The basic pleading requirement is set forth in Federal Rule of Civil Procedure 8(a)(2), which requires a complaint to include “a short and plain statement of the claim showing that the pleader is entitled to relief.” Fed.R.Civ.P. 8(a)(2). To survive a motion to dismiss under Rule 12(b)(6), the short and plain statement must contain sufficient factual allegations “to state a claim for relief that is plausible on its face.” Ashcroft v. Iqbal, 556 U.S. 662, 678 (2009) (quoting Bell Atl. v. Twombly, 550 U.S. 544, 570 (2007)). When evaluating the sufficiency of a complaint, this Court views it in the light most favorable to the plaintiff, “taking as true all well-pleaded factual allegations and making all possible inferences from the allegations in the plaintiff’s favor.” AnchorBank, FSB v. Hofer, 649 F.3d 610, 614 (7th Cir. 2011).

I. Punitive Damages

As pleaded in the Complaint, Serna seeks to recover punitive damages against Sears in his “individual and official capacity as a Bannockburn Police Officer, ” as well as against Chief Price and the Village. (Compl. ¶¶ 7, 9, Dkt. No. 54.) The Village and Chief Price move to strike this request because lawsuits against a municipal official in his or her official capacity are construed as suits against the municipality, see Yeksigian v. Nappi, 900 F.2d 101, 103 (7th Cir. 1990), and municipalities are generally immune from punitive damages in § 1983 actions, City of Newport v. Fact Concerts, Inc., 453 U.S. 247, 270 (1981). In her response brief, Serna concedes that she may recover punitive damages from Sears in his individual capacity only. (Pl.’s Resp. at 1, Dkt. No. 59.) Accordingly, the motion to strike Serna’s claims for punitive damages against the Village, Price, and Sears in his official capacity is granted.

II. Monell Claim

In Count III of the Complaint, Serna asserts a Monell claim against the Village and Price. To plead a claim under this theory successfully, Serna must allege one of the following: (1) an express written policy caused the constitutional deprivation at issue; (2) the constitutional injury resulted from a decision made by a municipal employee with final policymaking authority; or (3) the constitutional deprivation resulted from such a widespread practice of the municipality that it constitutes custom with the virtue of law. Monell, 436 U.S. at 690-91; McCormick v. City of Chicago, 230 F.3d 319, 324 (7th Cir. 2000).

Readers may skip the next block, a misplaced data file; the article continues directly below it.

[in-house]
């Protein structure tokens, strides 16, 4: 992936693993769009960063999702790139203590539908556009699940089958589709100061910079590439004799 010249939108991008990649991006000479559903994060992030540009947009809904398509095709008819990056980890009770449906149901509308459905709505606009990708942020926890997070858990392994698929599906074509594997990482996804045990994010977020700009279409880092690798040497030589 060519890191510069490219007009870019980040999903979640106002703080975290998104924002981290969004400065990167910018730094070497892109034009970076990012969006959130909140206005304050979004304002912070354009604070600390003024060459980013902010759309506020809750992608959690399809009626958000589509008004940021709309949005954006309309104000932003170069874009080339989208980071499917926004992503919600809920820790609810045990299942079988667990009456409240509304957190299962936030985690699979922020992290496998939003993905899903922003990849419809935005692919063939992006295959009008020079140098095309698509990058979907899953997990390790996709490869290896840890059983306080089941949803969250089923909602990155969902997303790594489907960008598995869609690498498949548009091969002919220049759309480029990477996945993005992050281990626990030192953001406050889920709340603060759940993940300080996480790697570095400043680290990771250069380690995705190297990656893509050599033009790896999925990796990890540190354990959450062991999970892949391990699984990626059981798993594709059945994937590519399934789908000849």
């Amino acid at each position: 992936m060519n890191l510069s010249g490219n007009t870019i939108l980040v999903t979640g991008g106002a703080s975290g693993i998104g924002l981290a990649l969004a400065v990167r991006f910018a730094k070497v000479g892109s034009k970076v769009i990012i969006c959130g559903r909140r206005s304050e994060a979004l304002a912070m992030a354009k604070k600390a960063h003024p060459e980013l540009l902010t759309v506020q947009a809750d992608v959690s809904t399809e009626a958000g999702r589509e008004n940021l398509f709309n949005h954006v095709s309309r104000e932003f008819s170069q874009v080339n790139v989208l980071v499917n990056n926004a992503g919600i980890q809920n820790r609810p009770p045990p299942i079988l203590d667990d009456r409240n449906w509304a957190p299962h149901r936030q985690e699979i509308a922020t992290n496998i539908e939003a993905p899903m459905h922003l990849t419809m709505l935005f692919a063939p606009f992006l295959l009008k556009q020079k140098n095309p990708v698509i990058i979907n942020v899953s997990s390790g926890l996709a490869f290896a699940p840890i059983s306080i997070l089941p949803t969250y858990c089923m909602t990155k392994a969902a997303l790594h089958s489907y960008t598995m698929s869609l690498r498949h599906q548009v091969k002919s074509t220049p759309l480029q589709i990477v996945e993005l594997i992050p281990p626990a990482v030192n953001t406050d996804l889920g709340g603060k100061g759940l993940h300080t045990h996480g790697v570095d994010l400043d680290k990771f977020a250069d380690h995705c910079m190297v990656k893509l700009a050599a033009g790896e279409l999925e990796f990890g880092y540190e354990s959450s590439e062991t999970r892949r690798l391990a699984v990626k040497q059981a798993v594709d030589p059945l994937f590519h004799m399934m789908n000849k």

For her Monell claim, Serna first alleges that her injuries resulted from a decision made by a municipal employee with final policymaking authority-namely, Price. (Compl. ¶ 41, Dkt. No. 54.) For liability to attach under this prong of Monell, Serna must prove that “the constitutional injury was caused by a person with ‘final policymaking authority.’” McTigue v. City of Chicago, 60 F.3d 381, 382 (7th Cir. 1995) (quoting Baxter by Baxter v. Vigo Cnty. Sch. Corp., 26 F.3d 728, 734-35 (7th Cir. 1994)). The final policymaker must have deliberately chosen the course of action in question. Rusinowski v. Vill. Of Hillside, 835 F.Supp.2d 641, 651 (N.D. Ill. 2011) (citing Pembaur v. City of Cincinnati, 475 U.S. 469, 483 (1986)).

Here, Serna alleges that Price “was responsible for the execution and implementation of the express written use of force policy of the Bannockburn Police Department, and had final decision-making authority regarding the execution and implementation of the policy.” (Compl. ¶ 41, Dkt. No. 54.). But even assuming that Price was the final decision maker, he cannot be held responsible for Serna’s alleged constitutional injury here, where a subordinate officer, Sears, was the only individual “even arguably responsible.” See Donovan v. City of Milwaukee, 17 F.3d 944, 954 (7th Cir. 1994) (a cause of action based on the “final policymaker” prong of Monell cannot proceed where “the only individuals even arguably ...